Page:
Understanding yourself through the eyes of Ayurveda – a short take on the principle of VATA

What are the benefits of understanding yourself?

We talk about the science of life (Ayur-veda) as a science that explores 2 extremes.

On the one hand we have life and on the other hand, we have ageing and eventually death. When we talk about life, we talk about the forces of change. Another way of describing this is ‘energy’.

The cosmos with its planetary movement is made up of energy.

Human beings are both part of this and benefit from it. In our evolution, we have developed from molecules through a more primitive mammal stage and then into human beings by the force of movement of energy. In the same way, the energy of the sperm goes through the process of moving towards the ovum.

This is energy in movement. And similarly, the main principle our life is based on is one characterised by the possibility of movement. If we don’t move, we decay and face death.

From a direct understanding of yoga intertwined with the knowledge of ayurveda, I would like to now explain what Vata is responsible for and how we can use it.

The subtle energy of movement is described as one of the 3 main forces (doshas) and is referred to as VATA. Vata combines the 2 elements of air and ether.

When you look at how we are connected to the elements by simply standing up, you will notice that we are connected to the earth with the help of cosmic energy. It is this downward moving energy in the body that provides the essential connection between us and the earth.

From the waist up, we experience more subtlety that allows us to move freely and express ourselves through the movement of the torso, arms and head. Simply wave your hands through the air and notice how you can feel the wind on your hands and the lightness of space.

You will also notice that with the desire to stand upright, energy moves upwards.

Vata means Wind

and is related to the term ‘vayu’, a term which is used to describe both downward and upward moving energetic forces. The third most important direction for Vata is that it is capable of moving around, ie. through circulating our blood and breath.

So, to recap, life is not possible without movement. Being attuned to VATA means to be attuned to life and life’s development.

However, wind and space need to be dealt with cautiously (as do Pitta and Kapha, the other 2 doshas – more in my next blog post).

When wind stagnates by sitting all day, eating food that is too heavy, moving too little, we are looking at the opposite of a healthy life force – we are looking at stagnation that often leads to disease.

Simply look at what happens when mucus becomes stuck in your sinuses or when food doesn’t want to move, resulting in heartburn, or when you find that you need to cough to free up your breathing. Or notice the emotional stress on your system that results from breathing that is too shallow. These are, of course, symptoms of dis-ease which will eventually lead to a weakening of the life force. In these cases, the problem is one of stagnation of the life force.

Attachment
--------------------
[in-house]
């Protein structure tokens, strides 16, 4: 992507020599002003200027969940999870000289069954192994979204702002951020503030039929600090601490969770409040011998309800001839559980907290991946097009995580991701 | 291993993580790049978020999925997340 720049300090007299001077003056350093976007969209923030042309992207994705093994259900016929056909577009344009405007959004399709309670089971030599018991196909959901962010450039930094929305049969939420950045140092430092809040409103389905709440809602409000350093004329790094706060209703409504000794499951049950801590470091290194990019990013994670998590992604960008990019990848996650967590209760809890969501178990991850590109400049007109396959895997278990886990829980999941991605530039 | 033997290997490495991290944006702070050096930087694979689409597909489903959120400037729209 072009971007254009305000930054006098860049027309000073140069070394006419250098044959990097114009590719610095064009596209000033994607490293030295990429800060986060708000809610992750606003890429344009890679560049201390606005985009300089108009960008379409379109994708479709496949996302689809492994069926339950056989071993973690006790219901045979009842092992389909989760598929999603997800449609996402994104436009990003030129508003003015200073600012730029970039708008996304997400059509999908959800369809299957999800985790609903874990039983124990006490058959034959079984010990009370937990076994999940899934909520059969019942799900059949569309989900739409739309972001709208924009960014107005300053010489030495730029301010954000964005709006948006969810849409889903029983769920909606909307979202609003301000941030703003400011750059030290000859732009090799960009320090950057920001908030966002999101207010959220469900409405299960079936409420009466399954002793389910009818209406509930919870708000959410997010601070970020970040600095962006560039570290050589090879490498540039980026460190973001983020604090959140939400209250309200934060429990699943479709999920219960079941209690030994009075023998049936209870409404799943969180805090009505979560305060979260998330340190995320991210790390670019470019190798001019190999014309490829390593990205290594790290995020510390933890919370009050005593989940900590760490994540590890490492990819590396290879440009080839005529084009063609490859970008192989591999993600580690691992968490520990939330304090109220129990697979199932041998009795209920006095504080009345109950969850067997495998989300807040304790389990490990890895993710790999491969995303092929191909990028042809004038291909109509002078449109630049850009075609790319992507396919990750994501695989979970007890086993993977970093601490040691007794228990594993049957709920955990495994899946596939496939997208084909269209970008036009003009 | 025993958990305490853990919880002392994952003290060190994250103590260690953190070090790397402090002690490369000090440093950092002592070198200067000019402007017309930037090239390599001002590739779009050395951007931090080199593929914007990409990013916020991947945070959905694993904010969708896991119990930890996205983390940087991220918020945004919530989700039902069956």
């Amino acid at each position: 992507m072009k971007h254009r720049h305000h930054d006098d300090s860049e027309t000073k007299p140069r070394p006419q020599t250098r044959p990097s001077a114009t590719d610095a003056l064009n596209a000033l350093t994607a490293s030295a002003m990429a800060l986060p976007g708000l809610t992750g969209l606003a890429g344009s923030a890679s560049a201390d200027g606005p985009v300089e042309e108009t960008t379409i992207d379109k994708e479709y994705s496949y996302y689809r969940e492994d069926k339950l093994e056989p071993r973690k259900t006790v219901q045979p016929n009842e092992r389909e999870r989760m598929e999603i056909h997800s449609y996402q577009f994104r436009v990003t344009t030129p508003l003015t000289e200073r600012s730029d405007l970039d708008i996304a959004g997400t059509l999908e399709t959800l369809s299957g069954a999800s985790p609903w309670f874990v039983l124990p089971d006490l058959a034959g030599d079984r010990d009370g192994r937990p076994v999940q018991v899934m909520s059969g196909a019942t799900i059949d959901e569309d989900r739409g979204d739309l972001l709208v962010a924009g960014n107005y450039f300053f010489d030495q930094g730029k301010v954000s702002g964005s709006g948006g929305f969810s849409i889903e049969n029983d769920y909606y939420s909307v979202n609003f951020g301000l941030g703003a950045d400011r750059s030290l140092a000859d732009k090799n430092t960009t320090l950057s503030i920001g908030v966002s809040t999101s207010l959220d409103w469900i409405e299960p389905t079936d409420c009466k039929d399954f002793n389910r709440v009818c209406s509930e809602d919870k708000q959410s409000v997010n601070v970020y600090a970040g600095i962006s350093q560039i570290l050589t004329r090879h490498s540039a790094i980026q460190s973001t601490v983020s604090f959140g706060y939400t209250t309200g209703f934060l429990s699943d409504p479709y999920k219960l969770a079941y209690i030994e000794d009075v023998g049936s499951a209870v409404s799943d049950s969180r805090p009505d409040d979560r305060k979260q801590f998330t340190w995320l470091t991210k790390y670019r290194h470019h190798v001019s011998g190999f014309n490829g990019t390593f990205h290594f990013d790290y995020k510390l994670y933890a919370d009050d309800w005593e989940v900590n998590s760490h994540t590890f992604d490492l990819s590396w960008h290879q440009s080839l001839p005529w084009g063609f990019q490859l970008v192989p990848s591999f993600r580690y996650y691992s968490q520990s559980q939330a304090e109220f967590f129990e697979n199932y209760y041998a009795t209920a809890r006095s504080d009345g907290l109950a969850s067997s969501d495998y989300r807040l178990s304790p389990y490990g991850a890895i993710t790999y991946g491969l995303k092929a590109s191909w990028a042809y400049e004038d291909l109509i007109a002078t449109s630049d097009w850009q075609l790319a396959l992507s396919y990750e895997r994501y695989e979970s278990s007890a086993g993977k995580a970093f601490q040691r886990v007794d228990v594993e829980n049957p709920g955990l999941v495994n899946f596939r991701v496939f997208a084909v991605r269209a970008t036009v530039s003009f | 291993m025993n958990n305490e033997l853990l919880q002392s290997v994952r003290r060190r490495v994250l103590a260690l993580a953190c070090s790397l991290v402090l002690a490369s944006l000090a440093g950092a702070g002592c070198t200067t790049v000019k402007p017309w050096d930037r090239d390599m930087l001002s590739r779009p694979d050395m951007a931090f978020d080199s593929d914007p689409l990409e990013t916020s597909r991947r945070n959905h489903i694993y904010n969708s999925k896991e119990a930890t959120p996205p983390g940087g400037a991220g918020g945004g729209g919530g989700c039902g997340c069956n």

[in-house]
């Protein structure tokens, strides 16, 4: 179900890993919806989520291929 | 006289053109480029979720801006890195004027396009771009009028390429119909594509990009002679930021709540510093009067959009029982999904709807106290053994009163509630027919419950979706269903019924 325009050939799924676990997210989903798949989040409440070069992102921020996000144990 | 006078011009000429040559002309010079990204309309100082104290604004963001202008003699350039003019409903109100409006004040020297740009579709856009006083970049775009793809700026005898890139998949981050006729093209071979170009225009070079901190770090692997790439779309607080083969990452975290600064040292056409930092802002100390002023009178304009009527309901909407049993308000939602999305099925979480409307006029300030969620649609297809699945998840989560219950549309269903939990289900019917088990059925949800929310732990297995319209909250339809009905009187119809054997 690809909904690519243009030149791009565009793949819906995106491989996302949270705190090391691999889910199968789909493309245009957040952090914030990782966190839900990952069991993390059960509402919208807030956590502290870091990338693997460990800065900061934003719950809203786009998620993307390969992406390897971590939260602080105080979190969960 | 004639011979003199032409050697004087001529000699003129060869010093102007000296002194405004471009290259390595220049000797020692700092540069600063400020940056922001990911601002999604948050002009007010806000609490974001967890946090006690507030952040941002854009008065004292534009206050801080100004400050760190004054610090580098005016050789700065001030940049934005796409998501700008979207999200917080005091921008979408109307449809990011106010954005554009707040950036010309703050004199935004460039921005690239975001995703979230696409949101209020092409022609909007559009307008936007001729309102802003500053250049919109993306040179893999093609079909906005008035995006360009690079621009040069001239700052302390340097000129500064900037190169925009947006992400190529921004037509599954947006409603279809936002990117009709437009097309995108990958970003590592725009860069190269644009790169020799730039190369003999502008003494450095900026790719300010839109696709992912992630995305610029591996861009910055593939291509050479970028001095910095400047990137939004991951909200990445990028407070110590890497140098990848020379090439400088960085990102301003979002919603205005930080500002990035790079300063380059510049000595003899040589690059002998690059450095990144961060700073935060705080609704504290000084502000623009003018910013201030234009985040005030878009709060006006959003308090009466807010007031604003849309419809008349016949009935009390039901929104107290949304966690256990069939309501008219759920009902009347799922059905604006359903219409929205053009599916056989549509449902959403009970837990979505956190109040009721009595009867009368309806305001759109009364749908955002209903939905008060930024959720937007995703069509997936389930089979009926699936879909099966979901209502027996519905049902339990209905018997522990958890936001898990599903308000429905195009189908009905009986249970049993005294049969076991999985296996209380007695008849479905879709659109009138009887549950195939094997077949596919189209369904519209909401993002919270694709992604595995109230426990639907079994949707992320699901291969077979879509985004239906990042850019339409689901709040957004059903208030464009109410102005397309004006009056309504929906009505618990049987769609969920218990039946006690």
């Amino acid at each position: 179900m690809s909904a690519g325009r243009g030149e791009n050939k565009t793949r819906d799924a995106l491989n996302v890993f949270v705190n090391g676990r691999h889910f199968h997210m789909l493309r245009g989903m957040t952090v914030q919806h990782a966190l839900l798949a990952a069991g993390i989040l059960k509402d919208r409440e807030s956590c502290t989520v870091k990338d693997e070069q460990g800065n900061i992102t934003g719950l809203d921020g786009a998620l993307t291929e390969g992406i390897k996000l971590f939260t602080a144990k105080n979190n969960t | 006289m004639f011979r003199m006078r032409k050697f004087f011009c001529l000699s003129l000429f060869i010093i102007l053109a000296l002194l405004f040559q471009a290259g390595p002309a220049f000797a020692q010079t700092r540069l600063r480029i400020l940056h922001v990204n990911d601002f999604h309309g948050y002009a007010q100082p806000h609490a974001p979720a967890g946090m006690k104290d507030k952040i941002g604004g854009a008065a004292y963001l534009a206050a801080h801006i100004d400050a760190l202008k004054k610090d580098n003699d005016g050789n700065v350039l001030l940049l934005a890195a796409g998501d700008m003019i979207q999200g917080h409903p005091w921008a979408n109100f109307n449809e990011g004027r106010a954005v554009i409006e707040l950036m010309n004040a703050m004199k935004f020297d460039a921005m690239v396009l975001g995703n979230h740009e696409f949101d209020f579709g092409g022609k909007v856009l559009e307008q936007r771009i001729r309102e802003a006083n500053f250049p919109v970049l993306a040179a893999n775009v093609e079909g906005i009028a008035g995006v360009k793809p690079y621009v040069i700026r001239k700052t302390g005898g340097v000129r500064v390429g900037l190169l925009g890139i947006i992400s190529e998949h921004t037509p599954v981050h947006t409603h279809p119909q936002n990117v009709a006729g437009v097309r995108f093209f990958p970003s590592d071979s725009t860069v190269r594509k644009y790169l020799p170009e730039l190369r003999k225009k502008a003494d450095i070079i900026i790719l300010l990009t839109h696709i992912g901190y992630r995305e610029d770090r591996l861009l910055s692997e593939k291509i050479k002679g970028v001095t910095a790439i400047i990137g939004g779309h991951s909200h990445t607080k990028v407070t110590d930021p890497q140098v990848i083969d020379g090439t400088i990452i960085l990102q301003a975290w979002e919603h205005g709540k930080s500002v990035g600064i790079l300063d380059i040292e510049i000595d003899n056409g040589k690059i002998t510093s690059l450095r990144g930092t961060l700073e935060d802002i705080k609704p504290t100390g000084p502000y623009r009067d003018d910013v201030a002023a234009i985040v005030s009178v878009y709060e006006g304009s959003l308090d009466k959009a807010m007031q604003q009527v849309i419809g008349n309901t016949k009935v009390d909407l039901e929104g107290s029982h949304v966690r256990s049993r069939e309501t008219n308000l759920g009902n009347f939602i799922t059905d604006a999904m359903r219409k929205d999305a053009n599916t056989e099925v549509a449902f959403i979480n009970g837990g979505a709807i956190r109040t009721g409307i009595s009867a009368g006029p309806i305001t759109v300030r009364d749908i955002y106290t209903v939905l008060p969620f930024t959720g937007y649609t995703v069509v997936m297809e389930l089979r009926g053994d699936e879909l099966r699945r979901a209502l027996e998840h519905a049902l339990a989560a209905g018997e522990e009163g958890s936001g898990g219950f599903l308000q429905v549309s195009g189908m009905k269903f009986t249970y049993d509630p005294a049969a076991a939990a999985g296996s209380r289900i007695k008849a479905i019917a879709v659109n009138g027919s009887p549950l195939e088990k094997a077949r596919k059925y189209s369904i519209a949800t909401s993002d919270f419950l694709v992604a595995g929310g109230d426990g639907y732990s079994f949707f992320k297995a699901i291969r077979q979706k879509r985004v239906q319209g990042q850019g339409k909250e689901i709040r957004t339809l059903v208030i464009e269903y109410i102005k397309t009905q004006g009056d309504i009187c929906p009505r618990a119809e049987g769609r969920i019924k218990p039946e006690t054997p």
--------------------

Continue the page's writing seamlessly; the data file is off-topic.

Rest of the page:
On the other side, too much movement and expansion can lead to feelings of not being able to concentrate, feeling overwhelmed,  bloatedness (too much wind in the digestive tract) or not being able to sit still.

In short, well functioning Vata (aka Movement) awakens the life force so we can be healthy and radiant, while too much or too little movement brings disease.

How can we find a balance?

Here are some simple  ways of keeping VATA in check:

  • Have rhythm in your day to day life (when you eat, sleep and wake up so movement is regulated and not erratic)
  • Move the body regularly (ie. get up from your desk at work every so often and make use of the lightness of the upper body – by moving it in all directions – and engage in breath body practices regularly)
  • Wind is cold, so if you are noticing permanent coldness in your system, eg cold hands and feet (poor circulation means poor movement) or indigestion (due to coolness in your digestive tract), then introduce warm foods, warm clothes and relaxation (maybe by stopping once an hour to take a minute of slow breathing). Heavy blankets are also helpful to harness movement.

 

For more tips check out my facebook page  ‘Yoga and Ayurveda with Alexandra’ this week to get ideas on foods and practices that help to promote a healthy functioning vata.

Make it a healthy day,

yours truly

Alexandra

2 Comments on “Understanding yourself through the eyes of Ayurveda – a short take on the principle of VATA”

  1. Pingback: Understanding yourself through the eyes of Ayurveda – a short take on the principles of pitta

  2. Pingback: Understanding yourself through the eyes of Ayurveda – a short take on the principles of Kapha dosha

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